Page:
### Simple Interest Formula #### Lesson Objective

In this lesson, we will learn about the simple interest formula and the maturity value formula... In this lesson, we will:

• Learn about the basics behind simple interest.
• See the steps to derive the simple interest formula. (1st math video).
• See the steps to derive the maturity value formula. (2nd math video).

The study tips and math video below will explain more. ### Study Tips #### Tip #1

The formula for finding the simple interest, I is given below: Where:

• P is the principal (the amount of money borrowed)
• r is the interest rate (per year or per annum)
• t is the loan duration in years. #### Tip #2

The formula to find the maturity value, S is given below: Where the definition for P, r and t are the same as above.

The math videos below will explain the basics and the steps to derive these two formulas. You can see the examples on using these formulas here.

### Math Video #### Video on Simple Interest Formula #### Math Video Transcript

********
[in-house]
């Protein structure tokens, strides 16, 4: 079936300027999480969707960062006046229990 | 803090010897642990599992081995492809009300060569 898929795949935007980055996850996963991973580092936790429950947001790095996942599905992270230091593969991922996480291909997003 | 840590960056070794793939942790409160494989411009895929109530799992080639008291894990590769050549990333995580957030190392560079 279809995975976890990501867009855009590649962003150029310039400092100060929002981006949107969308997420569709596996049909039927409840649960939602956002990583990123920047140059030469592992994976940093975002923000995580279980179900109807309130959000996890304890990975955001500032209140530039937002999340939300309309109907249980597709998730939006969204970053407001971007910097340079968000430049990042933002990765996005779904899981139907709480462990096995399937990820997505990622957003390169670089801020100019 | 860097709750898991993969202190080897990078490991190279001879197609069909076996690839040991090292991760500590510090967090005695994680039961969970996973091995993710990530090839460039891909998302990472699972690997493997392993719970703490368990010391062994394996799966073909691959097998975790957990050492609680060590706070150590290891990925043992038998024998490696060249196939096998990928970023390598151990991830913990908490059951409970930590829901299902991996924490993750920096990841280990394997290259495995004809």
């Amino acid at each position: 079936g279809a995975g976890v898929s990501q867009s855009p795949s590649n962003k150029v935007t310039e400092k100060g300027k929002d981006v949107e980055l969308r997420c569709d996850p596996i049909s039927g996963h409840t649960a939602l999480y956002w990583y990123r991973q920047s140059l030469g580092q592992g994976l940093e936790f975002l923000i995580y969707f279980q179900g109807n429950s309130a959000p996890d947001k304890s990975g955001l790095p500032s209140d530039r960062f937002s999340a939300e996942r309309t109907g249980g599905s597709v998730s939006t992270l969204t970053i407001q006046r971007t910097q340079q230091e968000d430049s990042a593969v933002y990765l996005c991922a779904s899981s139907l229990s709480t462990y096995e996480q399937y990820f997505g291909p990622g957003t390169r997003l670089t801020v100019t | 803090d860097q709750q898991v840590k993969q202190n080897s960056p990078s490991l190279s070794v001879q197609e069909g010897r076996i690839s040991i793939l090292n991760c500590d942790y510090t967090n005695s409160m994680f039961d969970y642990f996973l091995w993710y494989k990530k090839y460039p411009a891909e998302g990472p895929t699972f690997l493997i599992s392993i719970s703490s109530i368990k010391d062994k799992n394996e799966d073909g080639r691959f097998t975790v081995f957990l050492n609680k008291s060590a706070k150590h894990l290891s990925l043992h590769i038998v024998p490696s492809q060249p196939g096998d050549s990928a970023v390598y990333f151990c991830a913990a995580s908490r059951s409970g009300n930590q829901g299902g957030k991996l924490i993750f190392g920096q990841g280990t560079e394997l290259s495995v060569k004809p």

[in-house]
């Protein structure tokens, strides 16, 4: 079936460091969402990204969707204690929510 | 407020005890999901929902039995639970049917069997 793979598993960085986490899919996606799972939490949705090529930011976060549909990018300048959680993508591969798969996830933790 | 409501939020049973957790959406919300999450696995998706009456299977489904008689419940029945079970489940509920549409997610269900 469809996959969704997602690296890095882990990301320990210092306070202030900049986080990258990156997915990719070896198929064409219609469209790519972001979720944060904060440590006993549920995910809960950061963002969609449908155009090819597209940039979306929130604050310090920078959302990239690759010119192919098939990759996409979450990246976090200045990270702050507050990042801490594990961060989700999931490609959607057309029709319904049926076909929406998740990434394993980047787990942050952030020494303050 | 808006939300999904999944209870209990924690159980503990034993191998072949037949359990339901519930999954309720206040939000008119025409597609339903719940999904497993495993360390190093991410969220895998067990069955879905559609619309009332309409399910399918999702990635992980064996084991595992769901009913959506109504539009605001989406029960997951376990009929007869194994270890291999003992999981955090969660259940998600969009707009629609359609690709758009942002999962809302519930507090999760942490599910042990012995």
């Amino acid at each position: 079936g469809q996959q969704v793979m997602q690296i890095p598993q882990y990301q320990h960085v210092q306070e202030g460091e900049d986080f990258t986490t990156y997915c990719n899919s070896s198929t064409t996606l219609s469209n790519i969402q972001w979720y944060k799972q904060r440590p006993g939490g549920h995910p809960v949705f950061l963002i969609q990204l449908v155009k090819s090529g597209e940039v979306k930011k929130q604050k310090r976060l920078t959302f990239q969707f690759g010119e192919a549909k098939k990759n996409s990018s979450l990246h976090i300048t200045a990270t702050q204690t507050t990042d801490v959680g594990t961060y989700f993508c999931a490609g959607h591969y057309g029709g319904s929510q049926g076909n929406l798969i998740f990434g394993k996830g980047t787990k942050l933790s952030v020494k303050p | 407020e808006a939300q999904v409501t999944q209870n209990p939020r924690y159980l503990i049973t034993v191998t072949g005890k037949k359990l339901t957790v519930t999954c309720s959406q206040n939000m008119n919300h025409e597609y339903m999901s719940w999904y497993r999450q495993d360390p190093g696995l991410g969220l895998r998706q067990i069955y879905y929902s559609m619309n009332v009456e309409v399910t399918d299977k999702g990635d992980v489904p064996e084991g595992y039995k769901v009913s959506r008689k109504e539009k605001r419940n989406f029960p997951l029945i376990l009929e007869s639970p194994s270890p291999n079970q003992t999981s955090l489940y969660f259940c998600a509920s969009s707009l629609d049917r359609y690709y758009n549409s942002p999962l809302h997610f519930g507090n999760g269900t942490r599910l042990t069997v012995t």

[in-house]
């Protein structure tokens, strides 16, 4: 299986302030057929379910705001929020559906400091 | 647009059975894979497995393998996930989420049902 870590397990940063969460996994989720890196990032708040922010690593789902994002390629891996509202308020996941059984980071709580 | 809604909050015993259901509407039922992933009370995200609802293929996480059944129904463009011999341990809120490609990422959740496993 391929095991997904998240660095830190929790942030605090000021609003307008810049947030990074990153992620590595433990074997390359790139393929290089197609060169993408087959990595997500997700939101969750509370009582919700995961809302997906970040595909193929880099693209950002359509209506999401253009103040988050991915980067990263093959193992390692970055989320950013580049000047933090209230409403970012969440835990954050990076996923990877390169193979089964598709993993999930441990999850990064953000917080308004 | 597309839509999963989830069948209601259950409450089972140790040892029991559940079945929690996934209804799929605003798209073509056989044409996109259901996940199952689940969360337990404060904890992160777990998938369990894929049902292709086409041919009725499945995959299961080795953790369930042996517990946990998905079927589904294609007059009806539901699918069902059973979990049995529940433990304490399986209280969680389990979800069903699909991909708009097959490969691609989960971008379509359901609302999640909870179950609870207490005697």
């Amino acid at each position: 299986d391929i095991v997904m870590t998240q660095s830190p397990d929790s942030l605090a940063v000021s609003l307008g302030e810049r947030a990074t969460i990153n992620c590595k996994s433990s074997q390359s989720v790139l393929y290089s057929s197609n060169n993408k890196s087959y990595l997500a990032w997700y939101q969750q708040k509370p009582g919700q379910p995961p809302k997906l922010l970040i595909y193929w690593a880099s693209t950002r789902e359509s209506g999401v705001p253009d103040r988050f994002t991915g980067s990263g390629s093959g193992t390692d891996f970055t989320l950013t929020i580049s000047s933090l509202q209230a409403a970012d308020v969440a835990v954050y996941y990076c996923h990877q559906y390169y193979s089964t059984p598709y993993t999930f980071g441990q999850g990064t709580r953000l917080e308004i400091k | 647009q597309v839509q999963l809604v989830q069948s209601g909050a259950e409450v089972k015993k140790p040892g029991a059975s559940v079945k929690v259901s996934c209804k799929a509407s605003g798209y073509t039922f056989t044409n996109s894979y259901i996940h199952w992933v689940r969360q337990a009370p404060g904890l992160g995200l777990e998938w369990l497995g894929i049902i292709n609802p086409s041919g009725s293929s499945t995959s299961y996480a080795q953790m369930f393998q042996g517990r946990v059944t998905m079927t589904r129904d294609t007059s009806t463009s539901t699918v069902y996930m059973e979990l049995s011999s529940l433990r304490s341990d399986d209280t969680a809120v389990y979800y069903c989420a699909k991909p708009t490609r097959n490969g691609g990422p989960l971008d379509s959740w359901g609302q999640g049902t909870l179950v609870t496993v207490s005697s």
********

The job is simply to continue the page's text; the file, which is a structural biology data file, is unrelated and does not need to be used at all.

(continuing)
SIMPLE INTEREST FORMULA

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In this lesson, we will learn about simple interest formula.

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Let's say that we have a loan of \$5000, with an interest rate of 10% per year, and the loan duration is 3 years. Calculate the loan's simple interest.

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Now, the 'interest' is the amount of extra money we need to pay, for using the loan.

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Therefore, it is very important to learn how to calculate the interest of a loan. Here’s how.

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Since we are calculating simple interest, the amount of extra money we pay is the same every year.